It should shock no one that facebook, twitter and other forms of social media have become a hub for individuals to blow off steam. While a therapist may recommend the release – as an attorney attempting to protect her client – one of the first things I tell my clients is to keep their fingers in their pockets and let me do the talking. Why? Because I want to protect my client’s privileged information. One of the most coveted parts of an attorney client relationship is the attorney-client privilege. In simple terms, the attorney-client privilege allows client’s to share information with their attorneys – and then the attorney has a duty to protect that information and can not be forced to disclose/testify against their client with regards to that information.
However, this privilege is not indefinite. A client can waive this privilege – and one way to do so is by talking about the subject online on facebook.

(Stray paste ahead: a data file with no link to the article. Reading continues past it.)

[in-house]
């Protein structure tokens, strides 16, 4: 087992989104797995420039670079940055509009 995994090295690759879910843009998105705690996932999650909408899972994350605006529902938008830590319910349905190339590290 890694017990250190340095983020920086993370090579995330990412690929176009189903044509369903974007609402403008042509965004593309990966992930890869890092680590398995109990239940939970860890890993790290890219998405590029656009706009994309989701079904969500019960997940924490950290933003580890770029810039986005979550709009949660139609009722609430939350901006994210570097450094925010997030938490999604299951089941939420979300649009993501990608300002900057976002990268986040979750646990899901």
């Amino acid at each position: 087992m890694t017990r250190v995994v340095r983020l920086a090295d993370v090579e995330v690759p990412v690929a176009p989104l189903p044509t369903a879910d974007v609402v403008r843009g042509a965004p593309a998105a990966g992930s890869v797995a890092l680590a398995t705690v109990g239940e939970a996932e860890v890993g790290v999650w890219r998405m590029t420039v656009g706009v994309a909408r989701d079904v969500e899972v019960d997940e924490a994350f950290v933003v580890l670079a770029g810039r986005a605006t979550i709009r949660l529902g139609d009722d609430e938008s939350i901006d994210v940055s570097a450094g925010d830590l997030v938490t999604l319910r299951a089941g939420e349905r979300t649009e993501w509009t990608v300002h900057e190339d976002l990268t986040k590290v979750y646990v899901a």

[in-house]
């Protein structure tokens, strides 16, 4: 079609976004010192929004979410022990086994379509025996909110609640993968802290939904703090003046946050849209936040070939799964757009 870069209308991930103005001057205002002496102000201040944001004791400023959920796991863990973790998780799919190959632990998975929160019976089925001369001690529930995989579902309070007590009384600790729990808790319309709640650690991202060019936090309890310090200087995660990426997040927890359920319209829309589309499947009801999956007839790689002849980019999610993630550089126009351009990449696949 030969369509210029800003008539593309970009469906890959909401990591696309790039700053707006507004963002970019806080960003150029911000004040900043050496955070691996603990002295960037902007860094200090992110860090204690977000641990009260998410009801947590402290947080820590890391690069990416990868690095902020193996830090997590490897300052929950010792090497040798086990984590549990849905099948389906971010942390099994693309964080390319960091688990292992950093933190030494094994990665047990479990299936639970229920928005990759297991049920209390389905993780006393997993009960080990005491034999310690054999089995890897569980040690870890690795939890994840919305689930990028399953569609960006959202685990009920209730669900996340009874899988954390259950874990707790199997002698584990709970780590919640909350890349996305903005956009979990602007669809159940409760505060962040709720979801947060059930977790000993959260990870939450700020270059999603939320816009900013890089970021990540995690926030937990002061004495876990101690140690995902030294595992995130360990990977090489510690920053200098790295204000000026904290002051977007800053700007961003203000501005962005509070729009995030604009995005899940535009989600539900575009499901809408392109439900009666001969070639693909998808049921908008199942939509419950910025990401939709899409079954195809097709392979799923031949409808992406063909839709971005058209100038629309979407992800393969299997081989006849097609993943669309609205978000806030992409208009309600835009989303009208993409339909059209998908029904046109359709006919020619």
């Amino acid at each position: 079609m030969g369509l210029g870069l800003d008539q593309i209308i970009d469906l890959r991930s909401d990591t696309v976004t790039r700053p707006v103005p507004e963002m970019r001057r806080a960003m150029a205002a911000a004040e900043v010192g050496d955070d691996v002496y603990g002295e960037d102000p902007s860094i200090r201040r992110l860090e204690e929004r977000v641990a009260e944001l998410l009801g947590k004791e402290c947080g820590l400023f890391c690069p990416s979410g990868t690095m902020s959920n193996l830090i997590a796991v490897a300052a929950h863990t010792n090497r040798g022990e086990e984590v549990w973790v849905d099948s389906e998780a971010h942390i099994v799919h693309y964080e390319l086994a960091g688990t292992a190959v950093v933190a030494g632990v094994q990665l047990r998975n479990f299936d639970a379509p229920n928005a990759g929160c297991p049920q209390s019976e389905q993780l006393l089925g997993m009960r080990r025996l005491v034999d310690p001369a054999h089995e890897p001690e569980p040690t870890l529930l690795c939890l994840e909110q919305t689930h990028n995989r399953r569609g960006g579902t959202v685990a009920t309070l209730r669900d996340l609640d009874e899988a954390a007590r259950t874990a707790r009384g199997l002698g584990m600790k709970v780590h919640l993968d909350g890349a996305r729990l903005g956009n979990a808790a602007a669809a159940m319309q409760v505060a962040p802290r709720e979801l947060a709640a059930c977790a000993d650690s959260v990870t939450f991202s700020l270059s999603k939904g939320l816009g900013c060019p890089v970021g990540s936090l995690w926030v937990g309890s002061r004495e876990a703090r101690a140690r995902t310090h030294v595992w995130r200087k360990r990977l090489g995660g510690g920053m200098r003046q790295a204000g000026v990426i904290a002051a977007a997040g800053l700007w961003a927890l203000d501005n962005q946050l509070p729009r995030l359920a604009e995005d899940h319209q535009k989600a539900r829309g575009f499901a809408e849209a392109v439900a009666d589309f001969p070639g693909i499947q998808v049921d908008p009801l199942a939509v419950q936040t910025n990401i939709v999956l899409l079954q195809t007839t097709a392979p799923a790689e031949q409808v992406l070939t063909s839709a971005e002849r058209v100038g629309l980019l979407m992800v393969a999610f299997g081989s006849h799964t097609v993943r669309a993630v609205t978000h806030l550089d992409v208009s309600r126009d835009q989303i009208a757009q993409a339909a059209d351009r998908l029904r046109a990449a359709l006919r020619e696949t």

LexisNexis put together a nice article on the mounting case law on point in 2011( http://www.lexisnexis.com/legalnewsroom/litigation/b/litigation-blog/archive/2011/02/23/waiver-of-attorney-client-privilege-or-work-product-doctrine-through-social-media.aspx) – and the message remains the same today – put facebook away when it comes to your case.
Disclaimer: The information in this post is for general reference only and is not intended as legal advice for any specific situation. You should consult a qualified, licensed attorney for actual guidance relating to each individual situation in which you are involved.